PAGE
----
19 November 2013

Sylvia Plath Collections: J Kerker Quinn Papers

In the J Kerker Quinn papers in the Rare Book & Manuscript Library at the University of Illinois, Urbana-Champaign, there is a mini treasure trove of Sylvia Plath archival materials.

Quinn was the editor of the journal Accent, which published two poems ("Recantation" and "Tinker Jack and the Tidy Wives") by Plath in their Autumn 1957 issue.

In the Quinn papers there are two undated letters from Plath to the Poetry Editor; five typescript poems ("The Eye-Mote"; "The Thin People"; "Landowners"; "Maudlin"; and "Green Rock, Winthrop Bay"); and a typescript of her short story "Johnny Panic and the Bible of Dreams". Additional materials in the papers include reader report comments on Plath's submissions.

The undated letters from Plath can be roughly dated to circa 5 April 1957 and 1 July 1959. This is based on the date received that was marked down on the reader reports for Accent. The 1957 letter had a return address of 55 Eltisley Avenue in Cambridge. This letter Plath says she's enclosing several poems for their consideration. She states that her poems to that point had appeared in the following magazines: The Antioch Review, The Atlantic Monthly, Harper's, The Nation, Lyric, Mademoiselle, and Poetry (Chicago), among others. Ever courteous in business matter, Plath thanked them for their time in considering her poems. We know two of the poems were "Recantation" and "Tinker Jack and the Tidy Wives" as they were printed in the autumn of that year. The poems were accepted on 23 April 1957. The readers of the poems found them "interesting", a little "thick", and "Yeatsian." The comments indicated that the poems needed some revision, but what these suggestions were is not stated. it was ultimately deemed that the poems were "worth it".

There is no accompanying letter, but Plath submitted her story "Johnny Panic and the Bible of Dreams" which was received by the magazine on 25 February 1959. The story was not accepted and as you might expect, the readers comments were mixed: slow to get started but a "creepy thing" by the end. One reviewer objected to the tone of the piece, not liking the jokes and sound effects which Plath made and employed. That being said, the story did grab one readers attention.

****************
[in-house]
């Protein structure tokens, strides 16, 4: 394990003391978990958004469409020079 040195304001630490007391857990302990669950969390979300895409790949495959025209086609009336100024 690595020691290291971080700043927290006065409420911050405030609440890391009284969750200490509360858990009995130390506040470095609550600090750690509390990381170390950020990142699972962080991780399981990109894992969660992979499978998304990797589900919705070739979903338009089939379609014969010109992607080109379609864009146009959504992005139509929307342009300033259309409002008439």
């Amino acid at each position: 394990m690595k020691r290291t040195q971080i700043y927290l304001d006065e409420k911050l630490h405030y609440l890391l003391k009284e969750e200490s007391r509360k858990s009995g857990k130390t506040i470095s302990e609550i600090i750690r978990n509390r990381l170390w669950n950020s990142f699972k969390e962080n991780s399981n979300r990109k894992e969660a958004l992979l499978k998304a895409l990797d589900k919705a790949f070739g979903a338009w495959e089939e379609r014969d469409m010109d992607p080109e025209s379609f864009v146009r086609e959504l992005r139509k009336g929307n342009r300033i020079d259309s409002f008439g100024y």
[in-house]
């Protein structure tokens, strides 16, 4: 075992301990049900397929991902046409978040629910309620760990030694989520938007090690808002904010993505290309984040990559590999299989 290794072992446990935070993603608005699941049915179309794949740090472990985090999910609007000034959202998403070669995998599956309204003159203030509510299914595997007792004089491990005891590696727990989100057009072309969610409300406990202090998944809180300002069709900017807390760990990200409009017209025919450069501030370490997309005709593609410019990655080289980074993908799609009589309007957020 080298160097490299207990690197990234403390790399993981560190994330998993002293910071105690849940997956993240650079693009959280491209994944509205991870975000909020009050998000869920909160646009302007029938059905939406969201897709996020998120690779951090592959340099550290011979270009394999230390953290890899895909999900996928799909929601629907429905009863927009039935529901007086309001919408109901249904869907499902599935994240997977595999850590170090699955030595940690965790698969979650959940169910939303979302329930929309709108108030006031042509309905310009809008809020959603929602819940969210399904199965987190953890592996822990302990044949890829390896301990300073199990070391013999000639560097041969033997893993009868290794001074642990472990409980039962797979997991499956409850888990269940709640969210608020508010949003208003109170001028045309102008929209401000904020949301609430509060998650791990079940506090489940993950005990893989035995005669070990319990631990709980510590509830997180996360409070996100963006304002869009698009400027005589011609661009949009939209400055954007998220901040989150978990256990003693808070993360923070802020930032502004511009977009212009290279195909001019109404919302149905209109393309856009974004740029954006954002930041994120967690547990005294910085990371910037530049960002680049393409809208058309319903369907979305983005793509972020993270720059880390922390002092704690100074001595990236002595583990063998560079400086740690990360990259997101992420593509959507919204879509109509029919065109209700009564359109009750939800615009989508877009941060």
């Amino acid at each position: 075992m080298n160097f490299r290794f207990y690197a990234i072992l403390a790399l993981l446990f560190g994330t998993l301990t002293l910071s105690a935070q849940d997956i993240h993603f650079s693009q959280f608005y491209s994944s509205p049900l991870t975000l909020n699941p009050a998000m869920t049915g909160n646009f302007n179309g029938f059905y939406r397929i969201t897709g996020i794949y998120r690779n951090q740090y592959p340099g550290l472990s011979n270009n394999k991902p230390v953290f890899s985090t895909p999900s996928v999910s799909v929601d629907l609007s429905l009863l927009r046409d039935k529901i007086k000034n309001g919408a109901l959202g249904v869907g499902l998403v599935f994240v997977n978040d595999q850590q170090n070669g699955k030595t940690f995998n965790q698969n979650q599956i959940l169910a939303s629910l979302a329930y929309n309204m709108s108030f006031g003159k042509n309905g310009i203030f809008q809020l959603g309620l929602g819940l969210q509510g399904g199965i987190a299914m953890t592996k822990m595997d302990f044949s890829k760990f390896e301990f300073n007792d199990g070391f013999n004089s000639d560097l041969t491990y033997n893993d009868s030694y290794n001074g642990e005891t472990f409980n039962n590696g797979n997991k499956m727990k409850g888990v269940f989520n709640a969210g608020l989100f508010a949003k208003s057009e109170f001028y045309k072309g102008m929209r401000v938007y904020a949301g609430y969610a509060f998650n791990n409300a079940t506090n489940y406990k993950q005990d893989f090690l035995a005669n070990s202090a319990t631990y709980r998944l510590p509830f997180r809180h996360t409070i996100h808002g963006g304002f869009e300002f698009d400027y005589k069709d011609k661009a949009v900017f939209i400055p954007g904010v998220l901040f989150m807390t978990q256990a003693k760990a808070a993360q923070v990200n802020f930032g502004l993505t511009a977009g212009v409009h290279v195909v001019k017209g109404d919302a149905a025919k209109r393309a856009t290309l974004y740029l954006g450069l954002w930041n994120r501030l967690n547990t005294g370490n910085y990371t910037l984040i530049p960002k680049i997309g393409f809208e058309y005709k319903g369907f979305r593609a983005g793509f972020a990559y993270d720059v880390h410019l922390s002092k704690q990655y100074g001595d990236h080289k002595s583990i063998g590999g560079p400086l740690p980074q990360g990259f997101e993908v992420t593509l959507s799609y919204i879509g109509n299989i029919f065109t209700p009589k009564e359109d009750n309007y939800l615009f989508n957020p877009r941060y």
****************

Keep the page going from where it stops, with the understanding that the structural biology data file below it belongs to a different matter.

Plath submitted a batch of poems which were received on 1 July 1959. The poems were: "The Eye-Mote"; "The Thin People"; "Landowners"; "Maudlin"; and "Green Rock, Winthrop Bay." Her cover letter, while polite as ever, is one of the most bizarre I've ever seen her send. It was on a torn snippet of pink Smith College Memorandum paper, very narrow, including a typo: quite rushed and perhaps indicative of the chances she thought of placing with poems with them.. Though the poems all have her 9 Willow Street address in the top right corner, the letter gives an updated address of 26 Elmwood Road. At the time, Plath was just days away from beginning her cross-country trip with Ted Hughes, after which they were going to Yaddo. Two of the poems seemed to have been considered more thoroughly than the others: "The Eye-Mote" and "The Thin People" but these were all rejected in the end. Strangely a note indicating that they were going to "Take 2" appears on this readers report but it is unclear that they ever did publish them. (Plath continued to submit these poems throughout 1959 and 1960 and "The Eye-Mote" was published in the US in May 1960 by The Chelsea Review.)

Another editor of Accent at the time, Daniel Curley, also has his papers at the University of Illinois, Urbana-Champaign. However, sadly, a search through the appropriate boxes and folders found no Plath items in them. Daniel Curley, irony of ironies, appears in Plath's address book (housed at Smith College) but J Kerker Quinn does not. Go figure.

My deepest appreciation to Curator Anna Chen and Cara Setsu Bertram, the Visiting Archival Operations and Reference Specialist, at the University Archives of the University of Illinois at Urbana-Champaign for their assistance, time, and patience with my requests for information. You can see more libraries that hold Plath materials on the Archival Materials page of my website for Sylvia Plath, A celebration, this is.

All links accessed 4 September 2013.

1 comment :

suki said...

Fascinating to see her production/ sending out of poems we now know well

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